We are the digital agency
crafting brand experiences
for the modern audience.
We are Fame Foundry.

See our work. Read the Fame Foundry magazine.

We love our clients.

Fame Foundry seeks out bold brands that wish to engage their public in sincere, evocative ways.


WorkWeb DesignSportsEvents

Platforms for racing in the 21st century.

Fame Foundry puts the racing experience in front of millions of fans, steering motorsports to the modern age.

“Fame Foundry created something never seen before, allowing members to interact in new ways and providing them a central location to call their own. It also provides more value to our sponsors than we have ever had before.”

—Ryan Newman

Technology on the track.

Providing more than just web software, our management systems enhance and reinforce a variety of services by different racing organizations which work to evolve the speed, efficiency, and safety measures, aiding their process from lab to checkered flag.

WorkWeb DesignRetail

Setting the pace across 44 states.

With over 1100 locations, thousands of products, and millions of transactions, Shoe Show creates a substantial retail footprint in shoe sales.

The sole of superior choice.

With over 1100 locations, thousands of products, and millions of transactions, Shoe Show creates a substantial retail footprint in shoe sales.

WorkWeb DesignRetail

The contemporary online pharmacy.

Medichest sets a new standard, bringing the boutique experience to the drug store.

Integrated & Automated Marketing System

All the extensive opportunities for public engagement are made easily definable and effortlessly automated.

Scheduled promotions, sales, and campaigns, all precisely targeted for specific demographics within the whole of the Medichest audience.

WorkWeb DesignSocial

Home Design & Decor Magazine offers readers superior content on designer home trends on any device.


  • By selectively curating the very best from their individual markets, each localized catalog comes to exhibit the trending, pertinent visual flavors specific to each region.


  • Beside the swaths of inspirational home photography spreads, Home Design & Decor provides exhaustive articles and advice by proven professionals in home design.


  • The art of home ingenuity always dances between the timeless and the experimental. The very best in these intersecting principles offer consistent sources of modern innovation.

WorkWeb DesignSocial

  • Post a need on behalf of yourself, a family member or your community group, whether you need volunteers or funds to support your cause.


  • Search by location, expertise and date, and connect with people in your very own community who need your time and talents.


  • Start your own Neighborhood or Group Page and create a virtual hub where you can connect and converse about the things that matter most to you.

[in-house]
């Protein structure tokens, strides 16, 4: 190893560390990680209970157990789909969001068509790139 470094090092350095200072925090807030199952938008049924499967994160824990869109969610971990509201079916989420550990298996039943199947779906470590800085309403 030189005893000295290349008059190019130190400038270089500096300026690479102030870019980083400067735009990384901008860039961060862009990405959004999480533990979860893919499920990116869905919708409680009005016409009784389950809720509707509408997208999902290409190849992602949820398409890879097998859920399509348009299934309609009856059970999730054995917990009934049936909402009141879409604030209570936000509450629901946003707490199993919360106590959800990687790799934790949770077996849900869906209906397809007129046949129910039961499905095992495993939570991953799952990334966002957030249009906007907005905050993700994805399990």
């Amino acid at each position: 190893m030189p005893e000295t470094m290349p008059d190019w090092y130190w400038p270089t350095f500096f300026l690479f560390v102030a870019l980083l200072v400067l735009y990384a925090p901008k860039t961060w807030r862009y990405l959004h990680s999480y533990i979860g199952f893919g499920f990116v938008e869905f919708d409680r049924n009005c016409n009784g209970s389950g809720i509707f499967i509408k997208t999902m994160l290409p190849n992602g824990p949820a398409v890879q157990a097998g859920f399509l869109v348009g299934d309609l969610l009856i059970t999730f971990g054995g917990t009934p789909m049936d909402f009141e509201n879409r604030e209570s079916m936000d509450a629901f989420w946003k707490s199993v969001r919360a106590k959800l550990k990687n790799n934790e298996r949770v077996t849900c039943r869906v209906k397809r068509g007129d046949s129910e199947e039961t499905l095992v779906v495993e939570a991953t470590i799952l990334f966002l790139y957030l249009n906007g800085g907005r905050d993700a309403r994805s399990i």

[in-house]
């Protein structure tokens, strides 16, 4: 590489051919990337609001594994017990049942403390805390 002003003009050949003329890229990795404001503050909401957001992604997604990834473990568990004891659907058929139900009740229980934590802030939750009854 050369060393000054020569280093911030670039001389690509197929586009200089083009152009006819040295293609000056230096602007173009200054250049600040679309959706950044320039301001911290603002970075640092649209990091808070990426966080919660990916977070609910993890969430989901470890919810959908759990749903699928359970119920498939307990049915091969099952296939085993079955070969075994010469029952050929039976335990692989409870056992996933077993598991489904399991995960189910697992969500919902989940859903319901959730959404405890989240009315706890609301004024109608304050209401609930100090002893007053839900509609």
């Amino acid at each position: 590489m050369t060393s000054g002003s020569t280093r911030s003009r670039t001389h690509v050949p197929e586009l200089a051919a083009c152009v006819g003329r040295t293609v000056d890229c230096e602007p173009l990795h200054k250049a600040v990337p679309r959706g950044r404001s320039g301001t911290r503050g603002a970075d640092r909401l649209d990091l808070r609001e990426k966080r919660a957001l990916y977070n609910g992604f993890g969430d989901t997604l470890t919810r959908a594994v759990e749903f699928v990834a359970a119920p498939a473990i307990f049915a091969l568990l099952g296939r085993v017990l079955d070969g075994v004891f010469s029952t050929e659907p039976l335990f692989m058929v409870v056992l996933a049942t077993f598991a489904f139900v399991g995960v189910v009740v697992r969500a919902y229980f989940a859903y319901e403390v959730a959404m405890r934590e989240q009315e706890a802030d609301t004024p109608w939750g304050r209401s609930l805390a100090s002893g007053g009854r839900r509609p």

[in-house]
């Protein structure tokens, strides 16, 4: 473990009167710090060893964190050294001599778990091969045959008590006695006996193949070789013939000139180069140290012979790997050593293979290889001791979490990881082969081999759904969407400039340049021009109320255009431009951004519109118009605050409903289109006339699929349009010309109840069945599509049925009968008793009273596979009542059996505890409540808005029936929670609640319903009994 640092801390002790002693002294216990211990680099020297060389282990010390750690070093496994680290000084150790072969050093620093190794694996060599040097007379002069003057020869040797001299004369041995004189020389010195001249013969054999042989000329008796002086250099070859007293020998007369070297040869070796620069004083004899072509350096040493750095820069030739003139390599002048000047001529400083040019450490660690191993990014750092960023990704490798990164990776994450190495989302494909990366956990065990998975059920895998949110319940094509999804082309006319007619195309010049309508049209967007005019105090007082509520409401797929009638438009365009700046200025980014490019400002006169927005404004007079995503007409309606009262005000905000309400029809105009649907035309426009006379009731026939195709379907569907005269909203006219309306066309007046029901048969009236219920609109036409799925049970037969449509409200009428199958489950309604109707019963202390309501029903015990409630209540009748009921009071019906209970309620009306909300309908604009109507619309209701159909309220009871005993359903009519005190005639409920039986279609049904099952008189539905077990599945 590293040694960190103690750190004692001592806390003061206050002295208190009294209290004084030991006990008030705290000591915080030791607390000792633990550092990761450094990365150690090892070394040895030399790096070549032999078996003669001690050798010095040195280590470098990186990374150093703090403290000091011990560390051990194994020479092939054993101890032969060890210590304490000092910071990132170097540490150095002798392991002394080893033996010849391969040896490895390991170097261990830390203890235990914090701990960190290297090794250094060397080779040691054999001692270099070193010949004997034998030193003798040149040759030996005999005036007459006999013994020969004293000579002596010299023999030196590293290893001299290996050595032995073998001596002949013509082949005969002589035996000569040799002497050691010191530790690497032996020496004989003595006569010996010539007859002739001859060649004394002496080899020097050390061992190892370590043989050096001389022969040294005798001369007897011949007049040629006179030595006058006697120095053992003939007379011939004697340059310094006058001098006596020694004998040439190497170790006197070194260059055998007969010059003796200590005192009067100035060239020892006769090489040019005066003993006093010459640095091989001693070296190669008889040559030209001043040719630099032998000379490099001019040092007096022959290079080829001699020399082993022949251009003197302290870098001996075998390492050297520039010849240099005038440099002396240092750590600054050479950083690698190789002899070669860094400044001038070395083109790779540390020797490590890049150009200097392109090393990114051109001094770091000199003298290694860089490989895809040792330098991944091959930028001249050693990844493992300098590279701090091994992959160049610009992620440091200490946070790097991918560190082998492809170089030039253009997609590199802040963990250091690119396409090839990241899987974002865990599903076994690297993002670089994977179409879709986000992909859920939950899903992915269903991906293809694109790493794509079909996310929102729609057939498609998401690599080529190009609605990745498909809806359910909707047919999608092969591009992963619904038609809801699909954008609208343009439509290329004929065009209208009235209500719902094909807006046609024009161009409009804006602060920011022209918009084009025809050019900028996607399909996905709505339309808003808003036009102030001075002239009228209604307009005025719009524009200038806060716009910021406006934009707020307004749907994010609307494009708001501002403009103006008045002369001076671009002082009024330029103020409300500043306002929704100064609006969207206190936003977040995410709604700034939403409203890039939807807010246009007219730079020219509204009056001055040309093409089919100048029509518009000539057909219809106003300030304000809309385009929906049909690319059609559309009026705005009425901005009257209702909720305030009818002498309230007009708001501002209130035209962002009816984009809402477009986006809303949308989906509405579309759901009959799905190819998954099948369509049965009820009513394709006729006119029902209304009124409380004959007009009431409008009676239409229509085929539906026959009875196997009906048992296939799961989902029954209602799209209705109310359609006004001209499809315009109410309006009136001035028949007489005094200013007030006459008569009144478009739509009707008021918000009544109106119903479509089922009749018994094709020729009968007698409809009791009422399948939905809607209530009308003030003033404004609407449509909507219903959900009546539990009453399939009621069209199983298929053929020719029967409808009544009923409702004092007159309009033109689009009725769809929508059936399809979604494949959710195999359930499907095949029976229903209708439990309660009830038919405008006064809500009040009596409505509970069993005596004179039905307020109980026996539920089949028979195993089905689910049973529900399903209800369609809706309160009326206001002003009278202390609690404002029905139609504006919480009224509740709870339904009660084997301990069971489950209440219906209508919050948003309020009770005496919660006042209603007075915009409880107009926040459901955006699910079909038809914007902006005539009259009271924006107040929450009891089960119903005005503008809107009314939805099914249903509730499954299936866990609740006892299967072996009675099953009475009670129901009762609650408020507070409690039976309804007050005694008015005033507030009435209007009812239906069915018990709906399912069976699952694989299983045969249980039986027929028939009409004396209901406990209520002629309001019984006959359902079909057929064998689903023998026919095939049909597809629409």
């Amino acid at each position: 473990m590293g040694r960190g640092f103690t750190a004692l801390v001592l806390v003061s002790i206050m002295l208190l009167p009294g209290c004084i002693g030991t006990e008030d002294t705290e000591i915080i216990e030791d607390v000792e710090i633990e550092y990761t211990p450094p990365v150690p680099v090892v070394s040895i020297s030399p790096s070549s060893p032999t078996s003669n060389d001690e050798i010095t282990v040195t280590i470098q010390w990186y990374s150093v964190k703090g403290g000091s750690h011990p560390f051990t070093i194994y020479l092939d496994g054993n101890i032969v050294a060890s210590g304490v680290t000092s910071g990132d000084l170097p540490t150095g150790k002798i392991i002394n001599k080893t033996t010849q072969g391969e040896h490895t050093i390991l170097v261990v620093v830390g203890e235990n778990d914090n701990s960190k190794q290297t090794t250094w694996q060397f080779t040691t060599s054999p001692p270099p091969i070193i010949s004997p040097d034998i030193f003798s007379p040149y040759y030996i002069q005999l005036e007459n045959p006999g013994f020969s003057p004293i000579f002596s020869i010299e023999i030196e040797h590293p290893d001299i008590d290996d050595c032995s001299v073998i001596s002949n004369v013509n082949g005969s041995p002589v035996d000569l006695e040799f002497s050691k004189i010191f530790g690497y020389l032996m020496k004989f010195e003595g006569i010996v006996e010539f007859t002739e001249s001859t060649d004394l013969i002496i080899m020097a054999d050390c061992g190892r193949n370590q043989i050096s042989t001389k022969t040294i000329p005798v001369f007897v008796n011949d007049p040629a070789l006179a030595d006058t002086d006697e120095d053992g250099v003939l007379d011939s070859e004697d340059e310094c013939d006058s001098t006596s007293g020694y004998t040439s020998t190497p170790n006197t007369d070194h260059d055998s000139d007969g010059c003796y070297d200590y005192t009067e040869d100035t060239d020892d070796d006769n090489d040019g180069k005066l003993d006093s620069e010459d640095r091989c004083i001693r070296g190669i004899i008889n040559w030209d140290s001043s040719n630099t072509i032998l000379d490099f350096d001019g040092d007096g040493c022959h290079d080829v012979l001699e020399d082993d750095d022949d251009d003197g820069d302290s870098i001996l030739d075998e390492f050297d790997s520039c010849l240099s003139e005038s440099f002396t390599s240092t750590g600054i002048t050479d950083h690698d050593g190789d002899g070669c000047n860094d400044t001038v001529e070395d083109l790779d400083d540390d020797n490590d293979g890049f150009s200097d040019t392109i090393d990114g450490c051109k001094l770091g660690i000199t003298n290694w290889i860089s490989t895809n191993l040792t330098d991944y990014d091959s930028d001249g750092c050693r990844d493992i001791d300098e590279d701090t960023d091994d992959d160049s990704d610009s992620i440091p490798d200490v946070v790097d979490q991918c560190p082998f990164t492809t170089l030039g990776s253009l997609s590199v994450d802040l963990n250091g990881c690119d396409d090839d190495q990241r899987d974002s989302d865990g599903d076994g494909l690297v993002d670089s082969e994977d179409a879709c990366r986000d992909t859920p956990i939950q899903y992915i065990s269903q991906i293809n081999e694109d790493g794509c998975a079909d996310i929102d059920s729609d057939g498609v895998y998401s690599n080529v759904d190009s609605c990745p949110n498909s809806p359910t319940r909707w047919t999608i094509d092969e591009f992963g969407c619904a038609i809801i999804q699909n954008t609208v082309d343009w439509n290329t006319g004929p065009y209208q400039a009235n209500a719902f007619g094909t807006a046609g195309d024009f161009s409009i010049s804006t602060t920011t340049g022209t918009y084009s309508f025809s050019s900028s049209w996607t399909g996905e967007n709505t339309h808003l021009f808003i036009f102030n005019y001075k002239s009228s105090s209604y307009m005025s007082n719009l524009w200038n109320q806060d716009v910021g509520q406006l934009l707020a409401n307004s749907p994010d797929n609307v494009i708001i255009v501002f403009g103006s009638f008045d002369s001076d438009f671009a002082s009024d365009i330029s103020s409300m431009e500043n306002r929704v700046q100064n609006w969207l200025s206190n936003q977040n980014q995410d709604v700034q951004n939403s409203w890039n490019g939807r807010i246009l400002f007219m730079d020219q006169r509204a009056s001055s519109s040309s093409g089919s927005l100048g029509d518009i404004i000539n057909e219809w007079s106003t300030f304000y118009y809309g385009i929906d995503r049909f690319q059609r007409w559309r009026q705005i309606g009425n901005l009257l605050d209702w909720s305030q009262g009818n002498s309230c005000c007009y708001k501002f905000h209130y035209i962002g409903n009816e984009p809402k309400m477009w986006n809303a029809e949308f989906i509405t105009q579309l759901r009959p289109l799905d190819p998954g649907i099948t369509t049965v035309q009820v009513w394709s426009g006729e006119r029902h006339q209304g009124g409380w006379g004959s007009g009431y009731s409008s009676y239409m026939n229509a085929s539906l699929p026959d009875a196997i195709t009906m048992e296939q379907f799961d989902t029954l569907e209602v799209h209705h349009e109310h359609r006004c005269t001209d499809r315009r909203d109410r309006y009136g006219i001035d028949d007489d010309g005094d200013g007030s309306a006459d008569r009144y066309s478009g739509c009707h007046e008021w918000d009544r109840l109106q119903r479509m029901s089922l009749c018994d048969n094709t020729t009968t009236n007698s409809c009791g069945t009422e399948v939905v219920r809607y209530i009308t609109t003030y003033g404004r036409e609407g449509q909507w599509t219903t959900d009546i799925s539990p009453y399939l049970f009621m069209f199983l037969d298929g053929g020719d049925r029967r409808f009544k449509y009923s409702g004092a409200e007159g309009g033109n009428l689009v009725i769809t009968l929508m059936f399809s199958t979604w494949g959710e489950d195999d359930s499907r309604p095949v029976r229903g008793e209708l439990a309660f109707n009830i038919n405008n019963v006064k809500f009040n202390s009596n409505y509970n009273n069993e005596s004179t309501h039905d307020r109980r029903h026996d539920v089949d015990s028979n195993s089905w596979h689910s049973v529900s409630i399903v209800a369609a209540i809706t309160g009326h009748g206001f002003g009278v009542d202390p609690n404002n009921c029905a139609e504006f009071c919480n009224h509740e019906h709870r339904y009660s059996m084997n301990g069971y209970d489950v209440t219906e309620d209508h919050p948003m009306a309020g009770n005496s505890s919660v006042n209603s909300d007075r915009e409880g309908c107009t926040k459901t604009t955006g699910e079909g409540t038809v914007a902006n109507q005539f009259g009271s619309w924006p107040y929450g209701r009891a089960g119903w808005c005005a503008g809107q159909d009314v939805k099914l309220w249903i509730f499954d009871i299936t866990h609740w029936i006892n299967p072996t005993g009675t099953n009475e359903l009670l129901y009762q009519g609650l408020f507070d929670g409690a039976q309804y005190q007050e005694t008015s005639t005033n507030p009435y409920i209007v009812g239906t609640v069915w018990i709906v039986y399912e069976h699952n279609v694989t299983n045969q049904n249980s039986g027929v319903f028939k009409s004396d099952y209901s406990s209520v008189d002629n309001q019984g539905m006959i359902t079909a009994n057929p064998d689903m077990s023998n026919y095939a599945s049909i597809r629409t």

January 2020
Noted By Joe Bauldoff

The Death of Advertising and What Will Rise From Its Ashes

Some pardonable future-shock forecasting in this article, but what remains clear is that the internet changed the advertising pursuit—bridging chasms between niche buyers & sellers—and that we have yet to find out what betides us beyond The Algorithm Age.
Read the Article

070 - Tribes in today's marketing: Interest-based tribes vs. relationship-based tribes

So far in our series on tribes in today's marketing, our focus has been primarily on interest-based tribes, which form when peo

775 Boost email open rates by 152 percent

Use your customers’ behavior to your advantage.

774 Feelings are viral

Feelings are the key to fueling likes, comments and shares.

November 2014
By Jeremy Girard

Let’s Talk Turkey: The Five Most Important Things Visitors Want from Your Website

Find out the must-have elements that will have your customers giving thanks for a great user experience.
Read the article

Let’s Talk Turkey: The Five Most Important Things Visitors Want from Your Website

user

What do your visitors want from your website?

The answer to this question depends on a number of factors, including the nature of your business, the type of person who typically visits your site and what they hope to accomplish while they’re there. However, there are certain basic needs and expectations that transcend these specific circumstances and are universal to all visitors.

Over the past few months, I’ve conducted an informal survey of clients, coworkers, friends, family and others that I’ve encountered, asking them this one simple question:

“What do you want when you visit a website?”

While there were many different responses to this question, there were five that I heard again and again. Each person I spoke with mentioned at least one of these five, and many cited more than one.

Let’s take a look at these five critical elements that visitors want from your website:

1. Ease of use

Without a doubt, the most common answer I heard was that people want websites to be easy to use, and this makes perfect sense. After all, it’s 2014. We’re all well versed in using the Web to conduct the business of our day-to-day lives. There’s no reason your website should require a learning curve just to get from point A to point B. Yet, far too many sites are guilty of presenting visitors with an experience that’s confusing, frustrating and completely unsatisfying.